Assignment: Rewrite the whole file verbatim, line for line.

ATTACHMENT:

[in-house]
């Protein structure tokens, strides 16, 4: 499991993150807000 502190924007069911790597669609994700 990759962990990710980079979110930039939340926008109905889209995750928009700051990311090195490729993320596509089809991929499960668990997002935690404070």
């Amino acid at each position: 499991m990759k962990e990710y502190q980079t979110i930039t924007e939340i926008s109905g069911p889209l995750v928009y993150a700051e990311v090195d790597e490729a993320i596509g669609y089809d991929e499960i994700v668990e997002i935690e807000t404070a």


[in-house]
């Protein structure tokens, strides 16, 4: 499991993150807000 502190924007069911790597669609994700 990759962990990710980079979110930039939340926008109905889209995750928009700051990311090195490729993320596509089809991929499960668990997002935690404070």
């Amino acid at each position: 499991m990759k962990e990710y502190q980079t979110i930039t924007e939340i926008s109905g069911p889209l995750v928009y993150a700051e990311v090195d790597e490729a993320i596509g669609y089809d991929e499960i994700v668990e997002i935690e807000t404070a």